I’m in Paris, attending (and writing about) a conference in honor of Tony Judt, sponsored by The New York Review of Books. I am without wireless, and so am literally posting this from my Blackberry.
I must, therefore, be brief.
My new "Think Again" column takes up some of the holes of Jon Stewart’s critique of Fox News, as well as the overall lameness of Chris Wallace’s response, and can be found here.
One more thing. Everything dies, baby, that’s a fact. But sometimes we can recall, and appreciate, all that we miss. Here are three places to enjoy, and appreciate the magic and the majesty of Bruce Springsteen and the E Street Band, featuring the big man on sax, here, here and here.
Now here’s Reed:
Take Down the Union, Jack
I’m not sure what persuaded the New York Times to run this thinly veiled hit piece on public union pensions this past Wednesday, but if you read this lengthy story by Charles Duhigg you’ll come across more than a few right-wing talking points, glaring omissions, and misleading financial numbers. What’s even more surprising is that its author, Duhigg, was among a team of Times reporters that produced “The Reckoning,” a 2008 Pulitzer Prize-finalist series on the roots of the recent financial meltdown, yet Wall Street’s gross incompetence gets no mention as the proximate cause of much of the ongoing public pension shortfalls.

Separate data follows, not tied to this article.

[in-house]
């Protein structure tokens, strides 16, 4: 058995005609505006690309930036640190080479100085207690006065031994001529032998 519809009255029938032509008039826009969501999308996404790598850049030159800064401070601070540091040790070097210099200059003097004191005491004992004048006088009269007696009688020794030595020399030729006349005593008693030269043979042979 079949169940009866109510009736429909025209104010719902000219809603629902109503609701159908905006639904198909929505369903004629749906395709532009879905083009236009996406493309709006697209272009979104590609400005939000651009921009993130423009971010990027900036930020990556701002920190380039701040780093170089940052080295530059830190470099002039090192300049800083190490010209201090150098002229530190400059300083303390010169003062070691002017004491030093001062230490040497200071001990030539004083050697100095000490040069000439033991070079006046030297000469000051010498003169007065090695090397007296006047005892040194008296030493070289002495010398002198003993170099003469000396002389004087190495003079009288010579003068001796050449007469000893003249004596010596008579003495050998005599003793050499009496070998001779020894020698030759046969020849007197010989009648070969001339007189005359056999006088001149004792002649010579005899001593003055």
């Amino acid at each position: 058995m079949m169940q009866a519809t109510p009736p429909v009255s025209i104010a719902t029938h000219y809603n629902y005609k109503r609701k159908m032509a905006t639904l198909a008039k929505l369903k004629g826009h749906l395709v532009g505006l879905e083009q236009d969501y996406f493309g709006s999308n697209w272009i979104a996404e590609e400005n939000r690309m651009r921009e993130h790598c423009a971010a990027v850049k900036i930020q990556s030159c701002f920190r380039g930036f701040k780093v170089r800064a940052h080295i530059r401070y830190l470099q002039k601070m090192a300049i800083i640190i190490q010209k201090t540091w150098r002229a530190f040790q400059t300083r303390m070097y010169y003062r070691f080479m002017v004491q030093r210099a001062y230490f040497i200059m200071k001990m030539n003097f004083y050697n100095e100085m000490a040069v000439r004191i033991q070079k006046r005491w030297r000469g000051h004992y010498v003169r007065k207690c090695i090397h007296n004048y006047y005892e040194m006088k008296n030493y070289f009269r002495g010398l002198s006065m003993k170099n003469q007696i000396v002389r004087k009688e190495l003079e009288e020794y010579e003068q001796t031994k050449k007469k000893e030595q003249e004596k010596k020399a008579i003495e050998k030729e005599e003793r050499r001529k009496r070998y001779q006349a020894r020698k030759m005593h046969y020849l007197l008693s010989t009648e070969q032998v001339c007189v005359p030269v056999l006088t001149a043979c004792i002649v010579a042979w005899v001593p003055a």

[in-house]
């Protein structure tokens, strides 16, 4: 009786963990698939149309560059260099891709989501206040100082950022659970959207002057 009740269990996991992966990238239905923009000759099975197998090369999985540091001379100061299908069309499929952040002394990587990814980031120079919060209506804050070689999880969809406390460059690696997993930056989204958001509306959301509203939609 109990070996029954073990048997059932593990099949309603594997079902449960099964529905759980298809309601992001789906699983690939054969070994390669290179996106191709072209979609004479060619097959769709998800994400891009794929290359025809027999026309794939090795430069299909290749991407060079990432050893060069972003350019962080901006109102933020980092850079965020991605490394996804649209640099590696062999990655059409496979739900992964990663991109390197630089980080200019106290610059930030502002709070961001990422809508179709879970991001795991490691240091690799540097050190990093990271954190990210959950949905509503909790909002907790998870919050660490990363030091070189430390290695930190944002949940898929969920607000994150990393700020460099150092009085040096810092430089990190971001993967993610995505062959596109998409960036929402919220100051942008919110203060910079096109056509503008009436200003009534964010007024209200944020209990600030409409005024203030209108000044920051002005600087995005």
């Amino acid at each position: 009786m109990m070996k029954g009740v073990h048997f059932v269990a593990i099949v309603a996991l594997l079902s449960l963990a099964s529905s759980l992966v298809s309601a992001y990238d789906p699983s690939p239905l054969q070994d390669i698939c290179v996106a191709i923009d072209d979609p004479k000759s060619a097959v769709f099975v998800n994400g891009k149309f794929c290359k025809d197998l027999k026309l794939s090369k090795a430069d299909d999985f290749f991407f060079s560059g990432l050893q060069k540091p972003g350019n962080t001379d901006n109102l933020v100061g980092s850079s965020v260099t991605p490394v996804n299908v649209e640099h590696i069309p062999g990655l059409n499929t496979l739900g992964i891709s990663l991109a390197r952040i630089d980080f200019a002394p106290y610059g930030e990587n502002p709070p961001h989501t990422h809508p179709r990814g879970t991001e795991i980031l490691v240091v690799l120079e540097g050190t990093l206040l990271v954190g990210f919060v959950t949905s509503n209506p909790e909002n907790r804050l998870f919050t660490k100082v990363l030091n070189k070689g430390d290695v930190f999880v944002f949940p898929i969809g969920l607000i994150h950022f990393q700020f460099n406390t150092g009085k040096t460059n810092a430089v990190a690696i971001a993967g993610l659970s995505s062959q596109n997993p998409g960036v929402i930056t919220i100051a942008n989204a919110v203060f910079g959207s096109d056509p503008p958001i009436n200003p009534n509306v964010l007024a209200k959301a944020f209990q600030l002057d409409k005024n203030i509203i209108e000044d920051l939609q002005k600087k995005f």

Instead, right upfront, we get the not-so-subtle framing that public unions essentially enjoy an inherent conflict of interest when dealing with their management counterparts:
But public workers have a unique relationship with elected officials, because government employees are effectively negotiating with bosses whom they can campaign to vote out of office if they don’t get what they want. Private unions, in contrast, don’t usually have the power to fire their members’ employers.
This “unique relationship” framing has become a fundamental plank in conservative opposition to public sector unions. So much so, that David Brooks might suggest to Duhigg that the latter buy the next round at the bar for so closely appropriating the language of an anti-union Brooks column from this past February:
Private sector unions confront managers who have an incentive to push back against their demands. Public sector unions face managers who have an incentive to give into them for the sake of their own survival. Most important, public sector unions help choose those they negotiate with. Through gigantic campaign contributions and overall clout, they have enormous influence over who gets elected to bargain with them, especially in state and local races.